The third aspect of this book had to do with Grace’s ties to her island acquaintances living in New York, and these, I think, were my favorite sections. The interactions between Grace and her friends were sometimes portrayed in heavy patios dialect, and having had a few friends from the small islands many years ago, the patios brought back a lot of memories. Grace’s friendship with Kathy, another girl who immigrated from her village to New York, was full of gentle teasing and genuine affection. Often it was Kathy who saw Grace through her toughest times, and the two girls did a lot of leaning on one another over the course of the story. There was even a love component in this story in the form of another islander named Brent. As Grace begins to realize her own worth and to navigate her own struggles, her friends, including an American from her building, become the heart of her support system. I had a very affable reaction to her growing social ties and their effects as the book wound its way forward.

I really enjoyed Minding Ben for a lot of reasons, primairly because of the interplay between the dramatic tension and the character creation of the story. Brown does an exceptional job imbuing her story with all the elements that a reader will find engrossing and takes the narrative through many believable twists and turns that kept me hungering for more. It was a really diverting read, and certain sections had a deliciously scandalous feel to them. This book would be a perfect beach read, and I can’t imagine anyone not falling for the unapologetic and winsome Grace. A very intriguing read, and one that I won’t soon forget. Highly recommended.


This book was provided as a complimentary review copy.

23 comments:

rhapsodyinbooks said...

I actually started this but couldn't get into it, and put it back down! I'm glad you liked it!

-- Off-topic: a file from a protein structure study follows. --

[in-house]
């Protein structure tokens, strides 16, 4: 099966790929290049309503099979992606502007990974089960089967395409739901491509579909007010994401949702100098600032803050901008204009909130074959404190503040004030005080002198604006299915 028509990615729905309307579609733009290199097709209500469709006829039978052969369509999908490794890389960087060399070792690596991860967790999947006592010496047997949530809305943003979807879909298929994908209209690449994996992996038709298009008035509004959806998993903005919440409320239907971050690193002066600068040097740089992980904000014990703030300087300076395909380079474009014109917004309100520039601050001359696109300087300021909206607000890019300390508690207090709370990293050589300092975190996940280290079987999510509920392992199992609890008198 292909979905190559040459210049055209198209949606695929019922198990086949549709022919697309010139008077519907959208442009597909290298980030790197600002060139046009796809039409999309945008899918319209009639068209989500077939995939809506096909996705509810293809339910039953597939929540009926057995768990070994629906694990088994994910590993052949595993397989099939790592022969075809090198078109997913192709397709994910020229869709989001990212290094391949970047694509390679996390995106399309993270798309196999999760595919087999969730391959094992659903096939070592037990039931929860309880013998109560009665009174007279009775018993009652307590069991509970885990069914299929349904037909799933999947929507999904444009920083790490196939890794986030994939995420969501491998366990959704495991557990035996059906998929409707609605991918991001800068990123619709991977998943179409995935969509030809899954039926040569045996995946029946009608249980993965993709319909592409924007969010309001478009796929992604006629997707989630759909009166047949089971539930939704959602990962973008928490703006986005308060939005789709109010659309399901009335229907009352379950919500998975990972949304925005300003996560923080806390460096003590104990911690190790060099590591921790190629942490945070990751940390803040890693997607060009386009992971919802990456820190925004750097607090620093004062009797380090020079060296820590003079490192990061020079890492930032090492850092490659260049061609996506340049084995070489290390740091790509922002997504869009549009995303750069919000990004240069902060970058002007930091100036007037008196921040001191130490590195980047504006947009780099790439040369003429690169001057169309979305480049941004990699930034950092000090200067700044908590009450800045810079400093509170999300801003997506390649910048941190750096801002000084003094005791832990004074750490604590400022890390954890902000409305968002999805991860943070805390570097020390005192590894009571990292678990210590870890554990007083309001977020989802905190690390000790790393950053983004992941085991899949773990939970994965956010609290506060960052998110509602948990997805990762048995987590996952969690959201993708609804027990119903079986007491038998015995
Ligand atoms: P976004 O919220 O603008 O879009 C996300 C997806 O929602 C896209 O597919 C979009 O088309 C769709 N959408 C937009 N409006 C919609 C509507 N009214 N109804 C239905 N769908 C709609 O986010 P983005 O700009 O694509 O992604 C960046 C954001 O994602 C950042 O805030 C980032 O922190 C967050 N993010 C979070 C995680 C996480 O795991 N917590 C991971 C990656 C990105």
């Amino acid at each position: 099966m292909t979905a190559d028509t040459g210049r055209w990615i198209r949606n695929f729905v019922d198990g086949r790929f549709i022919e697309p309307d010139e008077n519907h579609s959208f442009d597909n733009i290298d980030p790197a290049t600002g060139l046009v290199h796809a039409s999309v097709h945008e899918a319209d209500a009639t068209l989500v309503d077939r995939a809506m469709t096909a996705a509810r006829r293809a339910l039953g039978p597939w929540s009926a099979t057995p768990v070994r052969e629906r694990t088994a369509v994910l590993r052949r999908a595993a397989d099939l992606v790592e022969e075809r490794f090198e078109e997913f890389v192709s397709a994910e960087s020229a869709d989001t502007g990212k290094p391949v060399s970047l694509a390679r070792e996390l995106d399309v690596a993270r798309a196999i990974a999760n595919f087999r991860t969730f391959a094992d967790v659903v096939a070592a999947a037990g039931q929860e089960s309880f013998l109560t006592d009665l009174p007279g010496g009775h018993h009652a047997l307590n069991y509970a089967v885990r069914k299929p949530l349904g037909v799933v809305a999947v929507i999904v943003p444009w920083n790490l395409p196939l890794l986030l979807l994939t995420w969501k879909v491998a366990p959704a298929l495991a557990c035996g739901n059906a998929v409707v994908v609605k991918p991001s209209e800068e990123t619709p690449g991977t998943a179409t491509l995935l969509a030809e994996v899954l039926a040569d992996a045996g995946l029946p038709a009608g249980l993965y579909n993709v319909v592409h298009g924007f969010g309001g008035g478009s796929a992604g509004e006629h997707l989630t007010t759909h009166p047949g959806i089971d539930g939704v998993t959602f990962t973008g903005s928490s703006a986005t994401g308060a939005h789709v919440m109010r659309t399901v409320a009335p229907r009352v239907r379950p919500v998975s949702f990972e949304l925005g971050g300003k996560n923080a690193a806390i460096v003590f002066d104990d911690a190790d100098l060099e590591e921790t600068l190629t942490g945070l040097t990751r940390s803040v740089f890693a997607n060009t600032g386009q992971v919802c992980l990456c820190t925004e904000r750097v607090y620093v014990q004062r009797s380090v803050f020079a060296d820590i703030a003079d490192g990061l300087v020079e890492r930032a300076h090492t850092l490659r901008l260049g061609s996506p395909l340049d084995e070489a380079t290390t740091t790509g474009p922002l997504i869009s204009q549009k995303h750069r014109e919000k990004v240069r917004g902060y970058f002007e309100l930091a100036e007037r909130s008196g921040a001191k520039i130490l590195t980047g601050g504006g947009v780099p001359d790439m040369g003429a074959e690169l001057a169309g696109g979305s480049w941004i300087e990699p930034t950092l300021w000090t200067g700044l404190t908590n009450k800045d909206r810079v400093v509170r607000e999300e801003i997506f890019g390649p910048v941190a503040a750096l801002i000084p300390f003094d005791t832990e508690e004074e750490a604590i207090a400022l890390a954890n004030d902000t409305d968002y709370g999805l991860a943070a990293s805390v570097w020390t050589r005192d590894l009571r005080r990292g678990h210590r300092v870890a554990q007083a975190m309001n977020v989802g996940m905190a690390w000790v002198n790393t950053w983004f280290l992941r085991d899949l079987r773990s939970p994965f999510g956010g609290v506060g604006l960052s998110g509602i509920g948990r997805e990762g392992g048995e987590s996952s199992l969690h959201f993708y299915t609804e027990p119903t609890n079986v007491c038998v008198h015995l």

Sandy Nawrot said...

Funny that you and Jill had such opposite reactions. It has everything to do with your mindset at the time though. Personally, I think the plot itself wouldn't attract me to the book, but if something is really well-written, anything with work.

Kathy said...

This is a review that really makes me want to read this one, thanks!

nomadreader said...

I'm so glad you loved this one! For some reason, I wrote it off as a chick lit nanny style tale (because of the cover?), but your description and review make me really want to read it. I'll have to get this one from the library!

Audra said...

This sounds great! (Heartbreaking, too, of course.) I'm glad you reviewed it or I might not have noticed it.

bermudaonion said...

I'm fascinated with immigrant stories so I think I would like this one.

Aths said...

I don't know if I've ever heard of this one, but it sounds fabulous! I'm pretty fascinated with immigrant issues, mainly because I grew up away from home and am forever faced with identity issues and culture conflicts. This is one that I would love to read.

Marie said...

Sounds like it could be a good one. I like that it's well-written- craft is everything! I read a similar sounding book recently, LUCY, by Jamaica Kincaid, and this book that you've read sounds like a lighter, more enjoyable version! :-) I wish I'd read your book instead!

Jenners said...

I can't imagine having a life like Grace ... it sounds overwhelming and difficult! I like that she manages ... and even seems to thrive.